My Need to Belong


The wounds I learned to operate from early on in life were the ones that screamed, “You don’t belong. You’re not enough.” It sounds ridiculous. I come from a stable middle class white American family; I should have always known where I fit. Yet I don’t remember a time when I didn’t feel like I’d missed the invitation to the party of the year.

Maybe a counselor would tell me it came from being the youngest grandchild, left in the yard alone wondering where the others had gone to play without me. Maybe it was the half-brother who stopped coming around when I was little. There was always this ache inside missing the brother I never knew, wondering was it a little bit my fault?

When I think of my childhood I’ve always wondered why I gravitated toward a spiritual life when it wasn’t a norm in our home. I asked for a Bible and poured over the King James words nestled between the lacy covers of this mysterious book. I latched onto a faith community as a teenager like it was the long-awaited life raft that would save me from the sinking ship of feeling like an outsider.

And yet … I didn’t quite fit with the church kids who knew all the answers either. I picked up the lingo quickly, but I wasn’t quite a member of their club. I clung to Jesus but never quite felt like I was in with his people. So, I spent my life trying harder. Maybe if I went into the ministry, I’d finally belong?

In the year and a half I lived in South Asia, I was brutally aware of my loneliness. Some people who said they would stay in touch weren’t there for me when I reached out to them in the depths of my anxiety. There were the few family and friends that were the constant safety net to my falling. They messaged me and held out prayers. I knew in my heart I wasn’t alone. And yet I felt so utterly cast out.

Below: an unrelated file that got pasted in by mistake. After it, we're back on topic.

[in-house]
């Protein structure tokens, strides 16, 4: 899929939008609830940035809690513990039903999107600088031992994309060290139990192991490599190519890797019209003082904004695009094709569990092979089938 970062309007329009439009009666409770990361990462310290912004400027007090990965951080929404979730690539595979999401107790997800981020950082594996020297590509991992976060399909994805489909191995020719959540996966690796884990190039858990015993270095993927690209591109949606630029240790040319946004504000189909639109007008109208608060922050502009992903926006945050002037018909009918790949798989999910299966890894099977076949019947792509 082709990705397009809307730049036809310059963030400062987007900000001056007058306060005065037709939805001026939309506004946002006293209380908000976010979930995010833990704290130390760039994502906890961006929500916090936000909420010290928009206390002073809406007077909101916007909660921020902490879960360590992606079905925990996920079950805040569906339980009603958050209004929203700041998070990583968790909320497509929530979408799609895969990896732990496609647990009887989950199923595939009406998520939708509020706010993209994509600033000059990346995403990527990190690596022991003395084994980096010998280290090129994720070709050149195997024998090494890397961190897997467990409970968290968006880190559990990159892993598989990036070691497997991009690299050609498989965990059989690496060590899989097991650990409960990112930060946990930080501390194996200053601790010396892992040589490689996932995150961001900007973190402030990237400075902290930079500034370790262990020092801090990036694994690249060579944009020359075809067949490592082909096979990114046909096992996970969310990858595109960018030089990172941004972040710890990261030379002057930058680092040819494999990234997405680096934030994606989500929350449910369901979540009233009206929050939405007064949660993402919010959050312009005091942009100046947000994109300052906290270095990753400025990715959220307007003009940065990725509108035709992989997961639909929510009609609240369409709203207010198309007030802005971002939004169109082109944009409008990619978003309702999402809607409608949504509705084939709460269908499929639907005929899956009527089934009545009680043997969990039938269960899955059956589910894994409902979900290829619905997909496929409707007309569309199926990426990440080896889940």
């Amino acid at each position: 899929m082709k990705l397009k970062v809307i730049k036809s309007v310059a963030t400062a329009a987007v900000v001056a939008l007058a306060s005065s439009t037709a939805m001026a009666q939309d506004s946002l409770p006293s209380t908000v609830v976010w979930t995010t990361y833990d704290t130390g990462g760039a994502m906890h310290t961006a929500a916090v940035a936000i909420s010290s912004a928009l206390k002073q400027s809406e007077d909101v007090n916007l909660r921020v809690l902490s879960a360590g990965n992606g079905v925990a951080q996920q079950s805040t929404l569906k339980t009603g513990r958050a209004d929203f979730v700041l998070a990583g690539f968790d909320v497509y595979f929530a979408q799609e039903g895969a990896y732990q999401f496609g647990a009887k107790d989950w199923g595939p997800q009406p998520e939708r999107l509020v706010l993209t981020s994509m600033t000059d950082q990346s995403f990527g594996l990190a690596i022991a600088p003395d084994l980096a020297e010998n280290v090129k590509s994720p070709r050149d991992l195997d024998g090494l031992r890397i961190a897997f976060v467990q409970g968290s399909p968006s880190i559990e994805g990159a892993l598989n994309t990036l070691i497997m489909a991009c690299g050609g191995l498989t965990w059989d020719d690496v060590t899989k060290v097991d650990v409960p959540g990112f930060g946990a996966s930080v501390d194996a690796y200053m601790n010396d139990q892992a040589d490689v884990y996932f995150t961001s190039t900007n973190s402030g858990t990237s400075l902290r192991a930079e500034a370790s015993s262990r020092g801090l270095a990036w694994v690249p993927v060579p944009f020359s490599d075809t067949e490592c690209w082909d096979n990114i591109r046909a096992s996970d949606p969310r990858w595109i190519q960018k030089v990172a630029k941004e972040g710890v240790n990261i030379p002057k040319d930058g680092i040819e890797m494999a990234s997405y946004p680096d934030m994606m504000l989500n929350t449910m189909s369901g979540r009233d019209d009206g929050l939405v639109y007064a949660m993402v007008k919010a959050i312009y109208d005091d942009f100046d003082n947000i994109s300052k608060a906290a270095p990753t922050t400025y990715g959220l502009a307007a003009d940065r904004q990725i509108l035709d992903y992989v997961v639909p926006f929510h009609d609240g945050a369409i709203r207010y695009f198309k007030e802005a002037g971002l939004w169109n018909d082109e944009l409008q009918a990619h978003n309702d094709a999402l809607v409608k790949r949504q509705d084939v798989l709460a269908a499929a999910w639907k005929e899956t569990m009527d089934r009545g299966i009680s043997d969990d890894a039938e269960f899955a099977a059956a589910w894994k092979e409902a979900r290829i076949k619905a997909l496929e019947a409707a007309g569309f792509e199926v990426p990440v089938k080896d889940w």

The first time I video-chatted with a spiritual director I was sure she could hear my heart beating into the computer microphone. I was so nervous about what she would say, what she would think of me. Would she judge me for doing this God-thing all wrong? I talked to her about my inability to find God in prayers full of words, so I’d turned to silent prayer. And still I couldn’t find what I was searching for. She mentioned the Enneagram; asked if I knew my type. I laughed, because I’d just finally started reading The Sacred Enneagram. I was just beginning to explore what it means to be a Type Six.

I’d read about how the Six looks for support outside of herself, wanting to belong and be secure. Chris Heuertz says that for the Six, “ … their basic fear is that they will be lost or won’t have the support they need to find their way … this fear drives sixes to ensure they have the support structures, systems, and leadership required to feel safe.”


She looked at me with new compassion in her eyes as she grabbed a book to read what it feels like to be a Type Six. My nervous laughter told her that I agreed with every bit of the description. She nodded knowingly and told me I didn’t have to keep looking to everyone else and keep heaping on new spiritual practices to show me how to find God. She told me maybe “find” wasn’t the right word anyway and that it was something that already belonged to me. We breathed together, sat in silence together, and chose to believe God was as close as our breath.

“When we turn down the inner distractions and learn to listen to our breath, our body, our instincts, and the voice of God, we are able to hear what we’ve always known: that we are enough, that we have enough, and that God is enough,” says Heuertz.

A couple weeks later I stumbled upon the Sleeping at Last podcast and blog where singer and composer Ryan O’Neal is creating a song for each Enneagram type. I lay on my bed weeping as I listened to the Six song over and over. Someone else understood what it was like to live inside my head, with my doubts and my fears.

I learned how the Six’s holy idea and virtue, the parts that “express who we were always created to be” (Heurtz) are Faith and Courage. Tears came anew when O’Neal talked about how the Six is always looking for a place to be safe but that we actually can become the safe place for others.

“I want to believe—no I choose to believe—that I was made to become a sanctuary.” I saw the emptiness I’ve always felt inside in a new way, as an impetus to open myself up for others who need a place to belong. I can hold out my tiny candle of faith for others who might need a light along the way.

Maybe this need to belong was created in me for a reason, so I’d be ready when Jesus came along to fill it.

Maybe we’re all stumbling around with our empty places and wounds, unaware that we already belong fully to God and to each other.